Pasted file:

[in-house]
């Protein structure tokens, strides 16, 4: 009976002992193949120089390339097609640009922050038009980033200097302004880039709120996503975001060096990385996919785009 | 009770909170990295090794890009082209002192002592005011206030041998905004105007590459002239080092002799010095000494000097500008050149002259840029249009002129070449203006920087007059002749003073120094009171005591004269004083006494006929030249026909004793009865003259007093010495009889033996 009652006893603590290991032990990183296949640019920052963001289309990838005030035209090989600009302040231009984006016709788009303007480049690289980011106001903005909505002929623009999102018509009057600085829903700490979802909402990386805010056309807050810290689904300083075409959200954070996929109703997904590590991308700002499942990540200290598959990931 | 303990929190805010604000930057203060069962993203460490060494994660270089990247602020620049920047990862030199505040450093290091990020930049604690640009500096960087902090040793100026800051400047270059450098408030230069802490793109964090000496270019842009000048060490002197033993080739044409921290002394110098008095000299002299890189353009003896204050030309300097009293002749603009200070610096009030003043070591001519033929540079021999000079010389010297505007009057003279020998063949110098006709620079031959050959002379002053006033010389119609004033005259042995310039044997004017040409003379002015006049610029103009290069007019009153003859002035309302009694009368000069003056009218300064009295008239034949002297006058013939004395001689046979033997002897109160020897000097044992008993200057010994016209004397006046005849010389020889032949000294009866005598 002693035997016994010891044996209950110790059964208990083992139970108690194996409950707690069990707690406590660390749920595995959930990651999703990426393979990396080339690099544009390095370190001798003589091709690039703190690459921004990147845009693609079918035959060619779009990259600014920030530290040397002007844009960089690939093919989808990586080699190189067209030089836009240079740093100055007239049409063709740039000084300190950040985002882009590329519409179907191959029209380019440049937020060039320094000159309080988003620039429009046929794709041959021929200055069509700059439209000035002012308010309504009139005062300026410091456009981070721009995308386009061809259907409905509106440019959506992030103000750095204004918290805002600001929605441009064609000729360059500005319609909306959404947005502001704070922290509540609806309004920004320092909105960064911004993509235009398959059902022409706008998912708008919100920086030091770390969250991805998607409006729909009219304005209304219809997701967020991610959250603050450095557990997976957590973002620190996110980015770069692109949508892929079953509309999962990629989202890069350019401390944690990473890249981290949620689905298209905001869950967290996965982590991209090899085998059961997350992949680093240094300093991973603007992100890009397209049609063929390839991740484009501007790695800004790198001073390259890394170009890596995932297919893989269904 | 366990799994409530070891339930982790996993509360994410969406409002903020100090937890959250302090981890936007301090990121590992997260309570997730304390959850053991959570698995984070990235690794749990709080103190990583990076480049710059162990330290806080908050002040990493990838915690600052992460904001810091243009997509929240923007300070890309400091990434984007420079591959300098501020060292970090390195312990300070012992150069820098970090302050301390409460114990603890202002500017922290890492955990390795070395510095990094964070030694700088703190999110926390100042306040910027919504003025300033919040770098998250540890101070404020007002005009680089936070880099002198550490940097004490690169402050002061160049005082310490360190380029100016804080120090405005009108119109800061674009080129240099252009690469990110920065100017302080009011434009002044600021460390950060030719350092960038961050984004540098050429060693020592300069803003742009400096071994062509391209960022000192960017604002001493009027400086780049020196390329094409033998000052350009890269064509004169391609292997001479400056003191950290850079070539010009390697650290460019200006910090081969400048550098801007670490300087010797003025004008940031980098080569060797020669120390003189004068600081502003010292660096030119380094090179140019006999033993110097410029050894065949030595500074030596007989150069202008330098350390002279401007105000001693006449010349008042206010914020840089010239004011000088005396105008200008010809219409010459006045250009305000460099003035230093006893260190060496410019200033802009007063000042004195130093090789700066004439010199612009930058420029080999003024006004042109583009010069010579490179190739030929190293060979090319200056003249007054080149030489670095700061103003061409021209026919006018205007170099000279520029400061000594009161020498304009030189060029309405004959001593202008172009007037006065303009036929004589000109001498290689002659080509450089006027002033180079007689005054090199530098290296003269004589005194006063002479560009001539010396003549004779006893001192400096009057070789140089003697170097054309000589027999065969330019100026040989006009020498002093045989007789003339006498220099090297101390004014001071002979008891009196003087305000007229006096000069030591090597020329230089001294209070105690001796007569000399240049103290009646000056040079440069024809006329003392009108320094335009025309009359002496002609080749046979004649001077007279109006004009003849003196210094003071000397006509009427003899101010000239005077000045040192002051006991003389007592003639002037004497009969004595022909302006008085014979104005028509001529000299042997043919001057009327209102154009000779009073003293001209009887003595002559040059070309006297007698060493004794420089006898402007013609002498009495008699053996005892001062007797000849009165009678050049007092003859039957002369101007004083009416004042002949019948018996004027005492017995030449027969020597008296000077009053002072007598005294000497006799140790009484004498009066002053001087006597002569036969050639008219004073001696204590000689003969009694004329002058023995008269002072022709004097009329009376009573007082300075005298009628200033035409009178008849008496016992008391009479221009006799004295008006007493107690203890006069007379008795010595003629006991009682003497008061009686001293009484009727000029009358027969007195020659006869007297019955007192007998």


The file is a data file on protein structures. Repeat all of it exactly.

[in-house]
């Protein structure tokens, strides 16, 4: 009976002992193949120089390339097609640009922050038009980033200097302004880039709120996503975001060096990385996919785009 | 009770909170990295090794890009082209002192002592005011206030041998905004105007590459002239080092002799010095000494000097500008050149002259840029249009002129070449203006920087007059002749003073120094009171005591004269004083006494006929030249026909004793009865003259007093010495009889033996 009652006893603590290991032990990183296949640019920052963001289309990838005030035209090989600009302040231009984006016709788009303007480049690289980011106001903005909505002929623009999102018509009057600085829903700490979802909402990386805010056309807050810290689904300083075409959200954070996929109703997904590590991308700002499942990540200290598959990931 | 303990929190805010604000930057203060069962993203460490060494994660270089990247602020620049920047990862030199505040450093290091990020930049604690640009500096960087902090040793100026800051400047270059450098408030230069802490793109964090000496270019842009000048060490002197033993080739044409921290002394110098008095000299002299890189353009003896204050030309300097009293002749603009200070610096009030003043070591001519033929540079021999000079010389010297505007009057003279020998063949110098006709620079031959050959002379002053006033010389119609004033005259042995310039044997004017040409003379002015006049610029103009290069007019009153003859002035309302009694009368000069003056009218300064009295008239034949002297006058013939004395001689046979033997002897109160020897000097044992008993200057010994016209004397006046005849010389020889032949000294009866005598 002693035997016994010891044996209950110790059964208990083992139970108690194996409950707690069990707690406590660390749920595995959930990651999703990426393979990396080339690099544009390095370190001798003589091709690039703190690459921004990147845009693609079918035959060619779009990259600014920030530290040397002007844009960089690939093919989808990586080699190189067209030089836009240079740093100055007239049409063709740039000084300190950040985002882009590329519409179907191959029209380019440049937020060039320094000159309080988003620039429009046929794709041959021929200055069509700059439209000035002012308010309504009139005062300026410091456009981070721009995308386009061809259907409905509106440019959506992030103000750095204004918290805002600001929605441009064609000729360059500005319609909306959404947005502001704070922290509540609806309004920004320092909105960064911004993509235009398959059902022409706008998912708008919100920086030091770390969250991805998607409006729909009219304005209304219809997701967020991610959250603050450095557990997976957590973002620190996110980015770069692109949508892929079953509309999962990629989202890069350019401390944690990473890249981290949620689905298209905001869950967290996965982590991209090899085998059961997350992949680093240094300093991973603007992100890009397209049609063929390839991740484009501007790695800004790198001073390259890394170009890596995932297919893989269904 | 366990799994409530070891339930982790996993509360994410969406409002903020100090937890959250302090981890936007301090990121590992997260309570997730304390959850053991959570698995984070990235690794749990709080103190990583990076480049710059162990330290806080908050002040990493990838915690600052992460904001810091243009997509929240923007300070890309400091990434984007420079591959300098501020060292970090390195312990300070012992150069820098970090302050301390409460114990603890202002500017922290890492955990390795070395510095990094964070030694700088703190999110926390100042306040910027919504003025300033919040770098998250540890101070404020007002005009680089936070880099002198550490940097004490690169402050002061160049005082310490360190380029100016804080120090405005009108119109800061674009080129240099252009690469990110920065100017302080009011434009002044600021460390950060030719350092960038961050984004540098050429060693020592300069803003742009400096071994062509391209960022000192960017604002001493009027400086780049020196390329094409033998000052350009890269064509004169391609292997001479400056003191950290850079070539010009390697650290460019200006910090081969400048550098801007670490300087010797003025004008940031980098080569060797020669120390003189004068600081502003010292660096030119380094090179140019006999033993110097410029050894065949030595500074030596007989150069202008330098350390002279401007105000001693006449010349008042206010914020840089010239004011000088005396105008200008010809219409010459006045250009305000460099003035230093006893260190060496410019200033802009007063000042004195130093090789700066004439010199612009930058420029080999003024006004042109583009010069010579490179190739030929190293060979090319200056003249007054080149030489670095700061103003061409021209026919006018205007170099000279520029400061000594009161020498304009030189060029309405004959001593202008172009007037006065303009036929004589000109001498290689002659080509450089006027002033180079007689005054090199530098290296003269004589005194006063002479560009001539010396003549004779006893001192400096009057070789140089003697170097054309000589027999065969330019100026040989006009020498002093045989007789003339006498220099090297101390004014001071002979008891009196003087305000007229006096000069030591090597020329230089001294209070105690001796007569000399240049103290009646000056040079440069024809006329003392009108320094335009025309009359002496002609080749046979004649001077007279109006004009003849003196210094003071000397006509009427003899101010000239005077000045040192002051006991003389007592003639002037004497009969004595022909302006008085014979104005028509001529000299042997043919001057009327209102154009000779009073003293001209009887003595002559040059070309006297007698060493004794420089006898402007013609002498009495008699053996005892001062007797000849009165009678050049007092003859039957002369101007004083009416004042002949019948018996004027005492017995030449027969020597008296000077009053002072007598005294000497006799140790009484004498009066002053001087006597002569036969050639008219004073001696204590000689003969009694004329002058023995008269002072022709004097009329009376009573007082300075005298009628200033035409009178008849008496016992008391009479221009006799004295008006007493107690203890006069007379008795010595003629006991009682003497008061009686001293009484009727000029009358027969007195020659006869007297019955007192007998």